The high level of LPN in colostrum indicates that LPN may play some roles when the infants are immature (12). Recent studies have discovered a myriad of biological roles of LPN for the development and health of infants. LPN is capable to stabilize calcium by forming a soluble complex with calcium (13). Due to its integrins and receptors binding properties, LPN shows bioactivities in intestinal development, brain development, and immunological development (14).
Preterm birth is defined with gestational age less than 37 weeks. Globally, approximately 15 million preterm infants are born per year and preterm birth complications are the leading contributors to the deaths of children under 5 years of age (15, 16). Compared to term infants, preterm infants have higher vulnerable body surfaces, and more immature organ systems due to shorter intrauterine time (17). Preterm birth can be subdivided based on gestational age: extremely preterm (EPT, less than 28 weeks); very preterm (VPT, 28–32 weeks) and moderate-late preterm (MPT, 32–37 weeks). The shorter the gestational age is, the worse the developmental status of preterm infants (18). Preterm infants, especially the extremely preterm and very preterm infants, are usually accompanied by immature gut and immune system, and therefore, are prone to short- and long-term health consequences, such as infections, growth concerns, developmental impairments, and other comorbidities (19). As suggested in animal studies, LPN might play a critical role in preterm birth. Supplementary LPN was demonstrated to reduce the rate of diarrhea in preterm pigs (20) and, while it did not affect the incidence of necrotizing enterocolitis, it can reduce the severity (21). LPN was identified in preterm breast milk by bottom-up mass spectrometry-based approach (22, 23). However, to the authors’ knowledge, LPN concentration in preterm milk, especially the longitudinal changes among the various preterm subcategories was not reported yet.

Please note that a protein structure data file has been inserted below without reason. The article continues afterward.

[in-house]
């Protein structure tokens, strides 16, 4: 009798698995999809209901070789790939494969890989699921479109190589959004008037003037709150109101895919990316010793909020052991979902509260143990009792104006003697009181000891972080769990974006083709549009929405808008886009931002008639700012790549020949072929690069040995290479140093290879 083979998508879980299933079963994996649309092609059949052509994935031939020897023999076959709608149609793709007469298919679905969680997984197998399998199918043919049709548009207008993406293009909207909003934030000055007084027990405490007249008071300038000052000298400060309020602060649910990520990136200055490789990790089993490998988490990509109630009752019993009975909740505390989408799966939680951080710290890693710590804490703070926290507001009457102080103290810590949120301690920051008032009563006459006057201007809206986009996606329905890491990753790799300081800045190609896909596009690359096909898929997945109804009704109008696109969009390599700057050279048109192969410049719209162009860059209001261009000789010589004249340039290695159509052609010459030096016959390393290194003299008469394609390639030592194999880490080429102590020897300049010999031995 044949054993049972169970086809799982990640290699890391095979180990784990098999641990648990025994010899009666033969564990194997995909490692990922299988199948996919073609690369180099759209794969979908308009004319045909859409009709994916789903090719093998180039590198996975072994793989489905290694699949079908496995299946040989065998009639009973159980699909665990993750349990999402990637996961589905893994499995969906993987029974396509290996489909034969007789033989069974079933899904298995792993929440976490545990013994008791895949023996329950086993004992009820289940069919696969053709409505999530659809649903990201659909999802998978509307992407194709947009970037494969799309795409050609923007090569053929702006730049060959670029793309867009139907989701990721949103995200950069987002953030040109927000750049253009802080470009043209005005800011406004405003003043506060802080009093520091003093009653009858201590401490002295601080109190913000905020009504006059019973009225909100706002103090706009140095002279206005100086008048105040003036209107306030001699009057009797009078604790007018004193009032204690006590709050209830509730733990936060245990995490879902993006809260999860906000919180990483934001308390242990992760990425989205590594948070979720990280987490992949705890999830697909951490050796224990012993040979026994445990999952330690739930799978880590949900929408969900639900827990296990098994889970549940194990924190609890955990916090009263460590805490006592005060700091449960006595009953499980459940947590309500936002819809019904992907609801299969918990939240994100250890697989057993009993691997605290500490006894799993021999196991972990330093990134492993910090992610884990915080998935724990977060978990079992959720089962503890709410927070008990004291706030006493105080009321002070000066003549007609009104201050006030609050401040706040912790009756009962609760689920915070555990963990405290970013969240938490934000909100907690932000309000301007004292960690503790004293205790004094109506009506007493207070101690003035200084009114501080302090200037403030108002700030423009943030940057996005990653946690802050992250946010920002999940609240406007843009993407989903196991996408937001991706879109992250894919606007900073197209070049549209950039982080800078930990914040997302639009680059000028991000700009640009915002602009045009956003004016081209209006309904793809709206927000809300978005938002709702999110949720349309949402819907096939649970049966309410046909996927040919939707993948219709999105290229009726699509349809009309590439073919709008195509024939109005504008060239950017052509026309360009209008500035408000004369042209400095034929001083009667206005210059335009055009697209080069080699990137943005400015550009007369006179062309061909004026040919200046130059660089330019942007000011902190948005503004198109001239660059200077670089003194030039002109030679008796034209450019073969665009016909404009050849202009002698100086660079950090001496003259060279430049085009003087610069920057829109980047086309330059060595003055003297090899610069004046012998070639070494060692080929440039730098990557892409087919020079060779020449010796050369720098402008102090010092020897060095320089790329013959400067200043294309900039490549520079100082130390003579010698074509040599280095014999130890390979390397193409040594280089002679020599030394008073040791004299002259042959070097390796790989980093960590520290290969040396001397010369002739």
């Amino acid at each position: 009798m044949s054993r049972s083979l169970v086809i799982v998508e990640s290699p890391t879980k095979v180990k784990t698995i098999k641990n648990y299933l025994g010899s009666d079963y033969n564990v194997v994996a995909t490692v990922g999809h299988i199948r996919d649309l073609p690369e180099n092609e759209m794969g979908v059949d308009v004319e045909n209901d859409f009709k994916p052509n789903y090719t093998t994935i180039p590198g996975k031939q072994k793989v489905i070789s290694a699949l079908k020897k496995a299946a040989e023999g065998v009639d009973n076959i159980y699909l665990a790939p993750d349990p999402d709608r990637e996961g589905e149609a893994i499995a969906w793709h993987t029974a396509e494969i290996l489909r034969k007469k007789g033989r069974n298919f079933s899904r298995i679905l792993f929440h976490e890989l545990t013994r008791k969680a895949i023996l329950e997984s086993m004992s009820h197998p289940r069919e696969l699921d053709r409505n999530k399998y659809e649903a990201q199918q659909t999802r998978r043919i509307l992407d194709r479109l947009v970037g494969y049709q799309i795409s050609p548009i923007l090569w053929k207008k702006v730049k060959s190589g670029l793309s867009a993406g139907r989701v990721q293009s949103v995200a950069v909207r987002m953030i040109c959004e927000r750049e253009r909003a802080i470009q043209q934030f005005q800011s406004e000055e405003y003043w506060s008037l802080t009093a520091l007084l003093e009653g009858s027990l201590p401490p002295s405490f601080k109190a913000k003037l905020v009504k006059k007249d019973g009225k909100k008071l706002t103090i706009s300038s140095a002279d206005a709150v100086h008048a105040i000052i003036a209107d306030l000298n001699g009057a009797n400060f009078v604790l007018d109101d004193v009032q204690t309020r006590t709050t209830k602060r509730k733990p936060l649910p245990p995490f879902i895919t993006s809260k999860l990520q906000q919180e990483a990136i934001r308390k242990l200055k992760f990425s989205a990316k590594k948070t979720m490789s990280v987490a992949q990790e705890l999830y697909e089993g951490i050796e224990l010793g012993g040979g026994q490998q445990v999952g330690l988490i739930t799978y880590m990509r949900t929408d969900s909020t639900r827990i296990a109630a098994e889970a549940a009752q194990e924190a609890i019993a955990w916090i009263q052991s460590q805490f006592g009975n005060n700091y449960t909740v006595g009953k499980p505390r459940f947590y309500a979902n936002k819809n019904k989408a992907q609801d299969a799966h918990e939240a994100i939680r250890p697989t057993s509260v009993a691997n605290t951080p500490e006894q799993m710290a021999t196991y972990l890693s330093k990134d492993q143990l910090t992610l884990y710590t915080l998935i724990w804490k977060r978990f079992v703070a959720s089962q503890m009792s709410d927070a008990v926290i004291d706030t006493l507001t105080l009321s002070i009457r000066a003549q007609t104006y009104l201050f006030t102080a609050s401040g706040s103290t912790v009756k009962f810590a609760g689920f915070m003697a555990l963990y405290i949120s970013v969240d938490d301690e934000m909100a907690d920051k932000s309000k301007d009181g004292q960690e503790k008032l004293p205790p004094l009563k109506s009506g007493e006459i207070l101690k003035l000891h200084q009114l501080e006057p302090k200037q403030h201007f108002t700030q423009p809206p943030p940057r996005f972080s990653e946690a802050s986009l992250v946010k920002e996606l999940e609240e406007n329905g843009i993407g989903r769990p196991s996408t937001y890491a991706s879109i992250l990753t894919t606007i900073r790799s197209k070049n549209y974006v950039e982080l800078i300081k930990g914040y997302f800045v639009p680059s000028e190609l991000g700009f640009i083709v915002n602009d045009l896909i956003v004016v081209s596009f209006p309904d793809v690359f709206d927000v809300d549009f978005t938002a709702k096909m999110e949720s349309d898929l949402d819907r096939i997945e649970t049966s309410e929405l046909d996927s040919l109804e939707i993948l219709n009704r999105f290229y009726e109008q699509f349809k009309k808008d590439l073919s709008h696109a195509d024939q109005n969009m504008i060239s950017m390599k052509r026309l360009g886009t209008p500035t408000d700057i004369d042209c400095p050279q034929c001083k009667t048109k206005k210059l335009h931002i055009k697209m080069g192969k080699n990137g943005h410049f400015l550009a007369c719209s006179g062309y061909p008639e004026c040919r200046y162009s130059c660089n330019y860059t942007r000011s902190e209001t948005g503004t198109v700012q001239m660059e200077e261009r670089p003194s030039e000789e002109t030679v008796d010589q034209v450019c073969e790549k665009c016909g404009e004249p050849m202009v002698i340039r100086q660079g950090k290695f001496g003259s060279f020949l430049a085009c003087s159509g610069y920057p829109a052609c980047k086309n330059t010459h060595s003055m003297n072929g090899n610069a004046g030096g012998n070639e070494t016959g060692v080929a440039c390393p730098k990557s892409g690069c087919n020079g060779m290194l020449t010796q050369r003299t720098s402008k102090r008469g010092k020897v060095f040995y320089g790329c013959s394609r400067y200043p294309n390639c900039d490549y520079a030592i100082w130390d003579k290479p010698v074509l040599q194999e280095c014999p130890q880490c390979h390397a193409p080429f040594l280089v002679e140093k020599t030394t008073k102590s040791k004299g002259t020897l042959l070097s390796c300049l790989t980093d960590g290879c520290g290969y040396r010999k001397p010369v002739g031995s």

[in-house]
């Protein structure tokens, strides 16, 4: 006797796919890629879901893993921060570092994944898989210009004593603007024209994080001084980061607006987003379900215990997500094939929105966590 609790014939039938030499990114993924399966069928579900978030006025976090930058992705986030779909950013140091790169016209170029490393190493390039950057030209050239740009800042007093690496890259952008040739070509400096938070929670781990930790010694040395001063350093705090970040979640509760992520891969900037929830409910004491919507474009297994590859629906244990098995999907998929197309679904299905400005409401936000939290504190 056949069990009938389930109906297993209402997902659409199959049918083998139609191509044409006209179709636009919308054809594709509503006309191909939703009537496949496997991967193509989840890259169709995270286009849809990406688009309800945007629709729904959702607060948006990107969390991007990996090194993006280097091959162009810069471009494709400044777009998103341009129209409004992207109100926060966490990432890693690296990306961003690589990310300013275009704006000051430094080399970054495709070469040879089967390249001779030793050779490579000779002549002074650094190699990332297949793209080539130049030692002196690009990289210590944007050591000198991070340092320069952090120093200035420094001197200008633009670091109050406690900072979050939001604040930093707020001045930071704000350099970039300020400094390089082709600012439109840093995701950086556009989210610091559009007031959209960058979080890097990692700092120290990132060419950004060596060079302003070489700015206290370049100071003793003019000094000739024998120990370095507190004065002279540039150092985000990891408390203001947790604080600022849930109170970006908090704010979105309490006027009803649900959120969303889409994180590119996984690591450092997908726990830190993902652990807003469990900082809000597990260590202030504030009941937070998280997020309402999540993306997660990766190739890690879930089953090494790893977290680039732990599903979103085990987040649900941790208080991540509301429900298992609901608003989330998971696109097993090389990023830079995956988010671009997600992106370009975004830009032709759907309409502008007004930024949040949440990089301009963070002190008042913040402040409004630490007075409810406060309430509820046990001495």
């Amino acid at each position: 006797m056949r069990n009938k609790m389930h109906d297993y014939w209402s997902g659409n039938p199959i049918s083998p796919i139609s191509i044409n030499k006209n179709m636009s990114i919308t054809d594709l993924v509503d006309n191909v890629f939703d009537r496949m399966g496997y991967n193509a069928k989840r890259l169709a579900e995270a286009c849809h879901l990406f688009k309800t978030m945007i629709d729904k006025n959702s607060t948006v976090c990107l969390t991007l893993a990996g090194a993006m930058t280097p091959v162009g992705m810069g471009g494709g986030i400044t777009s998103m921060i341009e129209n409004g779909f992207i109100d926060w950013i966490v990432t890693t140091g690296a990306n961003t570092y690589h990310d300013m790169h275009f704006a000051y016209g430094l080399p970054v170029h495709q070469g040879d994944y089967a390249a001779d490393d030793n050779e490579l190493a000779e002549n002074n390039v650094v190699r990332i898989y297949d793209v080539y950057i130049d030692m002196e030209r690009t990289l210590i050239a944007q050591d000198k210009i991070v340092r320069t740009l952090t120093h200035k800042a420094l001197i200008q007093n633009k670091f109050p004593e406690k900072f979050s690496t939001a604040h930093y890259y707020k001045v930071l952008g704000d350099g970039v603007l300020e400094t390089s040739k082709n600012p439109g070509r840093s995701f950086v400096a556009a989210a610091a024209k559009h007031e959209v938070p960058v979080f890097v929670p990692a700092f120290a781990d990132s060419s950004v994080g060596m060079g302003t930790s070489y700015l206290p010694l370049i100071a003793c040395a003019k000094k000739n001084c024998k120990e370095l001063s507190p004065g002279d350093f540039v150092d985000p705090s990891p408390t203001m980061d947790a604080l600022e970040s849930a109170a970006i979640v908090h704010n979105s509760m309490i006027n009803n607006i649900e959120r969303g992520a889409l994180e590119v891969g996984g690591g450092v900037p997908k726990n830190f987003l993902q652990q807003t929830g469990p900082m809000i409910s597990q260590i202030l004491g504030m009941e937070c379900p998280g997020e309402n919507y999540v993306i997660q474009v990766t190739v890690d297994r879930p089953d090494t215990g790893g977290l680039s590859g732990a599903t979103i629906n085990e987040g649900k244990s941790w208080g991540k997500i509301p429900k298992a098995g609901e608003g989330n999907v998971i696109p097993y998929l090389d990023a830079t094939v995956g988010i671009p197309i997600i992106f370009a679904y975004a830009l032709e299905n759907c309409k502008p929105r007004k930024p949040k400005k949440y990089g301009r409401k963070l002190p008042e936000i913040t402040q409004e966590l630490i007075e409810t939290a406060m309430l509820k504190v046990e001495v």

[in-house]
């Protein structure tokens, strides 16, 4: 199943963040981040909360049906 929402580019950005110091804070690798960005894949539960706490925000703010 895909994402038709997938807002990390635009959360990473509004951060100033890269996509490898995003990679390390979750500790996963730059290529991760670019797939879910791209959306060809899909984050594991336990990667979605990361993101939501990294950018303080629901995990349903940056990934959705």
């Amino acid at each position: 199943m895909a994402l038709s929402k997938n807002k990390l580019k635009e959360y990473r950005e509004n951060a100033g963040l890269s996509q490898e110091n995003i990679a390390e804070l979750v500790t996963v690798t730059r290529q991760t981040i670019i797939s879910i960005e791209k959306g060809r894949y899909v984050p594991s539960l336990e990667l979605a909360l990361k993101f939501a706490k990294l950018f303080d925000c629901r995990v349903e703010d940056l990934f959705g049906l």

The purpose of the present study was to examine the longitudinal changes in LPN concentrations in term, MPT, VPT, and EPT milk, and elucidate the links between maternal characteristics, LPN levels, and child growth in a birth cohort. Milk samples were collected at four-time points covering the lactational stages of colostrum (<7 days postpartum), transitional milk (8–14 days postpartum), early mature milk (15–28 days postpartum) and fully mature milk (> 42 days postpartum). LPN concentration was determined by multiple reaction monitoring (MRM) using ultra-performance liquid chromatography-tandem mass spectrometry (UPLC-MS/MS).
Materials and methods